Fairly dismissed over 25 unaccounted for hours
Road to nowhere
John Carroll (C) had been employed as a highways inspector by Hartlepool Borough Council (H) since 1999. It was acknowledged by H that, save for the events which led to his dismissal, C had an unblemished disciplinary record.
C mainly worked alone, undertaking routine and emergency highways inspections, and was considered to be highly experienced.
In 2017 H noticed that there was a backlog of highways inspections and gaps in the electronic charts which tracked C’s movements when he was carrying out his duties. A decision was taken to monitor the situation.
H quickly discovered that there were repeated and regular hours within C’s working day that weren’t accounted for and his whereabouts couldn’t otherwise be established.
Sample working pattern
H collated data over a three-week period and put this to C. He was unable to say where he was or what he was doing for at least 25 hours over that same period.
This equated to one and a half hours per day. C claimed that he could have been “doing anything“ during those hours, but offered no explanation or reason whatsoever.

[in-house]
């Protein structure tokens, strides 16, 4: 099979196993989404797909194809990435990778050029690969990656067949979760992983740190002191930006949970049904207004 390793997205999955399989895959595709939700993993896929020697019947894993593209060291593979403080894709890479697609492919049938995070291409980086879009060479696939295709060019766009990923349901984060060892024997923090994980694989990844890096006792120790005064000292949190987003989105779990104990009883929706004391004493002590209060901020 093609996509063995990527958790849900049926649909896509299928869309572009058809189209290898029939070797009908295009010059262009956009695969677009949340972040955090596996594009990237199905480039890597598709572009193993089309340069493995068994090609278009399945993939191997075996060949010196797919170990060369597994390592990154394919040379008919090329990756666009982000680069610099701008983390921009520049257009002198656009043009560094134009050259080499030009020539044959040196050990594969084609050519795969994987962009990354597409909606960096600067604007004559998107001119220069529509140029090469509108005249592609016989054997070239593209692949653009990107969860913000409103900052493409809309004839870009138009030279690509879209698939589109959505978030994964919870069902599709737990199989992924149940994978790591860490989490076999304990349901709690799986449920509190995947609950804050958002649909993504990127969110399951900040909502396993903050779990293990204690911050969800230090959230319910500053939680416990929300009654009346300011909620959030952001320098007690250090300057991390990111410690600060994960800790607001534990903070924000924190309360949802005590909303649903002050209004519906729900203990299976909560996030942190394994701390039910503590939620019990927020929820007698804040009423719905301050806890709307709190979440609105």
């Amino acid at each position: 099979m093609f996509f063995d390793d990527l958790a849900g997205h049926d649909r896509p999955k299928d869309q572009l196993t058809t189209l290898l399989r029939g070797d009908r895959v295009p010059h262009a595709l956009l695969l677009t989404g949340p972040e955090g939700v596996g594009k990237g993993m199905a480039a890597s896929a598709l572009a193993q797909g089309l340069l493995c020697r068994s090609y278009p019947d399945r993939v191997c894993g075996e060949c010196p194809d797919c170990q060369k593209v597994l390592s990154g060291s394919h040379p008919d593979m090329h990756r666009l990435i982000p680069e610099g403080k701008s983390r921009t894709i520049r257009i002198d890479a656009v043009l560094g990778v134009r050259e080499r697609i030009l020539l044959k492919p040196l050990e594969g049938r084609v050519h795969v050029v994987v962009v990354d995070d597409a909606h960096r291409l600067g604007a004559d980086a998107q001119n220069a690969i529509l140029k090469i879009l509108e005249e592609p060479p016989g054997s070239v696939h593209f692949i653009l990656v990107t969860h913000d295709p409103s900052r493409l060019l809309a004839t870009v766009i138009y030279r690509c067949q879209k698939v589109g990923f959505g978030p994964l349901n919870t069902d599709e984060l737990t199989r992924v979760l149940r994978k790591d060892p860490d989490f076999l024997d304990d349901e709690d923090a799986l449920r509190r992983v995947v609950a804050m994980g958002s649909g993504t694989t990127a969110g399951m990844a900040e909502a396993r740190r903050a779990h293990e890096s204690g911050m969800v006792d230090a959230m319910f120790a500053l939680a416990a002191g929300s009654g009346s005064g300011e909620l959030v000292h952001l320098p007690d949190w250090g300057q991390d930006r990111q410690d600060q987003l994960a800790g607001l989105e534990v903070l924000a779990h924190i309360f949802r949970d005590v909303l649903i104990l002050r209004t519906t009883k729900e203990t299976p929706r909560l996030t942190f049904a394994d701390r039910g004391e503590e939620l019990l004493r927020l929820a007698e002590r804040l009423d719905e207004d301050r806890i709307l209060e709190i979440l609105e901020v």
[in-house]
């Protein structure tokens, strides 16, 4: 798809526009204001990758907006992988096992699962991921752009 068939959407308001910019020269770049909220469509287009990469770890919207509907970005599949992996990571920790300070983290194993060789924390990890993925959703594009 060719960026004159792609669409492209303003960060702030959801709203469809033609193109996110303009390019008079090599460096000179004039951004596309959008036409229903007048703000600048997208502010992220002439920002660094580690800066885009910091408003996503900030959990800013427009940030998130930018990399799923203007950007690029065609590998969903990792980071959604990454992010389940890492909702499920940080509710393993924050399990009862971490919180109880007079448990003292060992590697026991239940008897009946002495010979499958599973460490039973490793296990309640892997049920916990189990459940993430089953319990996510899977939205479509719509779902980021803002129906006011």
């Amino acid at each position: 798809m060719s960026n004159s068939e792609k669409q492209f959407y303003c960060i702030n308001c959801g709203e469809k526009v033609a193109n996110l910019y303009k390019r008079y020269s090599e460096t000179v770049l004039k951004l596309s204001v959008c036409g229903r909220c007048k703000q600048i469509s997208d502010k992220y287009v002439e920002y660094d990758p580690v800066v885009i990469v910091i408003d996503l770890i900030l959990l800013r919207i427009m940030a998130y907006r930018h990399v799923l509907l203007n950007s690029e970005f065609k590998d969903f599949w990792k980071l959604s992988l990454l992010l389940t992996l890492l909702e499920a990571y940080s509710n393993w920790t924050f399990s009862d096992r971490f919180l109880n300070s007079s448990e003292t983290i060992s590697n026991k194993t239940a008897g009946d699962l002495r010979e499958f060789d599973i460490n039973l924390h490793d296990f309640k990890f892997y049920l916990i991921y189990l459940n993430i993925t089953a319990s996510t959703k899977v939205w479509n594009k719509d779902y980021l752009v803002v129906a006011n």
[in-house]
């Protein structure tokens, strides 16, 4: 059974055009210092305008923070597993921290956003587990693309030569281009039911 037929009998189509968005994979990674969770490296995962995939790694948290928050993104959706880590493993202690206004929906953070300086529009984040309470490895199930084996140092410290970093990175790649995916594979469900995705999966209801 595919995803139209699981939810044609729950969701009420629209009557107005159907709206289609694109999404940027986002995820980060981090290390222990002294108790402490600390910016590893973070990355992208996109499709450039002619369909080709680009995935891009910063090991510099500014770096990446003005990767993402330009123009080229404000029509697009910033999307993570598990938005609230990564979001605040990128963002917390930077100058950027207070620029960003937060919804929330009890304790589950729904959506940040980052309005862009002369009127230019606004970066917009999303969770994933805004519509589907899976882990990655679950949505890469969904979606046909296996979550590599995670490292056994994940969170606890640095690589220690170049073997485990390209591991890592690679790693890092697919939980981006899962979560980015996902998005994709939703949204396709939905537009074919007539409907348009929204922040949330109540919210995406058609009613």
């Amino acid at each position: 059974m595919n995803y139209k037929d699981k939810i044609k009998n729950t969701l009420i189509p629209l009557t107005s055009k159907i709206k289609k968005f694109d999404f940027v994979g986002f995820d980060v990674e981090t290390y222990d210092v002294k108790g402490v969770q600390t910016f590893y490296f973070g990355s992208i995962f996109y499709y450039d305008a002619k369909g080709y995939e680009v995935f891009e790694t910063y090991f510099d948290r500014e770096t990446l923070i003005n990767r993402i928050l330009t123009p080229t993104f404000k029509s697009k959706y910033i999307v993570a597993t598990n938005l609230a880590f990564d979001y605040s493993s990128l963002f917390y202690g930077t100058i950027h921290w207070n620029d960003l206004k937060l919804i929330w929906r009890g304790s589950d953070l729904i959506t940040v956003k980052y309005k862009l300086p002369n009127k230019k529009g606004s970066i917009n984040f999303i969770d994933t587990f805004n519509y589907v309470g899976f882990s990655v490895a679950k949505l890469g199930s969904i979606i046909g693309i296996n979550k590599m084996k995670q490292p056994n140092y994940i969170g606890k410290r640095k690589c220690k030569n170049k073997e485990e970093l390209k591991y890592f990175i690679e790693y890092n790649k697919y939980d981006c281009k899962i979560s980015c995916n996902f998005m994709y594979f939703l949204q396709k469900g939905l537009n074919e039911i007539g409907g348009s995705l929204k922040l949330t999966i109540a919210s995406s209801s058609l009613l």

H subsequently dismissed C for gross misconduct. C appealed against H’s decision internally and, when he lost, then claimed unfair dismissal at the tribunal.
C gave evidence stating that his volume of work had increased when H reduced the number of highways inspectors and his working activities often blended into one.
He also pointed to the fact that he had never been instructed to keep any explicit records by H.
The tribunal felt that it would be unreasonable for C to have to justify, or record, or every minute of his working day but it was unacceptable that he could not provide any account whatsoever for the 25 missing hours (see The next step ).
It has now ruled that this failure was a serious breach of trust and a repudiatory breach of contract. That entitled H to dismiss C for gross misconduct and his dismissal was perfectly fair.
Tip. This case shows that you can reasonably expect employees to explain how they are spending their working day, whether they are on your premises or working from home. Unexplained missing hours can be grounds for dismissal.
Tip. To justify a dismissal, the amount of unexplained working time must be significant - the odd few minutes here and there won’t be enough. Also, the timeframe you are looking at must be recent; memories fade over time. If you are concerned about how an employee is spending your time, raise the issue quickly.